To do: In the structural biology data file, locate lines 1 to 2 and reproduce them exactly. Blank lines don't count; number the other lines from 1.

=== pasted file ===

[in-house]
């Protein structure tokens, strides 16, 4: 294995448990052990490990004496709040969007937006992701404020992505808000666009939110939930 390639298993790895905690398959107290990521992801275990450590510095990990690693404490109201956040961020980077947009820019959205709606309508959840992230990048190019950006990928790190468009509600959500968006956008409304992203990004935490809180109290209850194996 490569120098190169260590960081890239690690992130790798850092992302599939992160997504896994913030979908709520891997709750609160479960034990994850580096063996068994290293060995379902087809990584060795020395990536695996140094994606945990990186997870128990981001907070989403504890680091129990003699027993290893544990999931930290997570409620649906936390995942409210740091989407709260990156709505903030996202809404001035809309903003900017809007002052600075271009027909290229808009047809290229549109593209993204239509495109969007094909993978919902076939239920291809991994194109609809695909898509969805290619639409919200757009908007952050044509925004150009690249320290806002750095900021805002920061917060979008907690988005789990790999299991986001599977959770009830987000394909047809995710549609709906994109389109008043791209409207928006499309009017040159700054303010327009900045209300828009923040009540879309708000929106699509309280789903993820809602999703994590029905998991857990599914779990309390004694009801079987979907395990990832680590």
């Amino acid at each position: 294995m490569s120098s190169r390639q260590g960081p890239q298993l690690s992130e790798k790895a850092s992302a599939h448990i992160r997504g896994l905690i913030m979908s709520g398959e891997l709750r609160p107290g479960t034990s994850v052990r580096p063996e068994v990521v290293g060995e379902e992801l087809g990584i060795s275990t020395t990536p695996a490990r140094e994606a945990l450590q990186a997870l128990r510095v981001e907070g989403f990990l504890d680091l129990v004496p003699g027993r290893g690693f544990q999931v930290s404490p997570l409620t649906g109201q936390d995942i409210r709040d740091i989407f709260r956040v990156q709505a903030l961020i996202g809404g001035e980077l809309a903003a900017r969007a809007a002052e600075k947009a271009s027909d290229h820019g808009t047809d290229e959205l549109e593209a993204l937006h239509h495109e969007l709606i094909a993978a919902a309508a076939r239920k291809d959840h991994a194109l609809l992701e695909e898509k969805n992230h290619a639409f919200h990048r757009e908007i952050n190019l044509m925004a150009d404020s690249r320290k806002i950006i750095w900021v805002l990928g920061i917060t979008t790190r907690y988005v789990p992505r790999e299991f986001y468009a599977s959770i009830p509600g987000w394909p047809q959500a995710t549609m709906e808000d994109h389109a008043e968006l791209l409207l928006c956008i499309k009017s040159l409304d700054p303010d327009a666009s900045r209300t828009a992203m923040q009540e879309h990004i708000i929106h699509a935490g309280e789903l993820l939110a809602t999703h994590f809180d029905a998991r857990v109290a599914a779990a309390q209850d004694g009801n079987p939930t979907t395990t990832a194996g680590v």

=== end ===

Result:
[in-house]
């Protein structure tokens, strides 16, 4: 294995448990052990490990004496709040969007937006992701404020992505808000666009939110939930 390639298993790895905690398959107290990521992801275990450590510095990990690693404490109201956040961020980077947009820019959205709606309508959840992230990048190019950006990928790190468009509600959500968006956008409304992203990004935490809180109290209850194996 490569120098190169260590960081890239690690992130790798850092992302599939992160997504896994913030979908709520891997709750609160479960034990994850580096063996068994290293060995379902087809990584060795020395990536695996140094994606945990990186997870128990981001907070989403504890680091129990003699027993290893544990999931930290997570409620649906936390995942409210740091989407709260990156709505903030996202809404001035809309903003900017809007002052600075271009027909290229808009047809290229549109593209993204239509495109969007094909993978919902076939239920291809991994194109609809695909898509969805290619639409919200757009908007952050044509925004150009690249320290806002750095900021805002920061917060979008907690988005789990790999299991986001599977959770009830987000394909047809995710549609709906994109389109008043791209409207928006499309009017040159700054303010327009900045209300828009923040009540879309708000929106699509309280789903993820809602999703994590029905998991857990599914779990309390004694009801079987979907395990990832680590």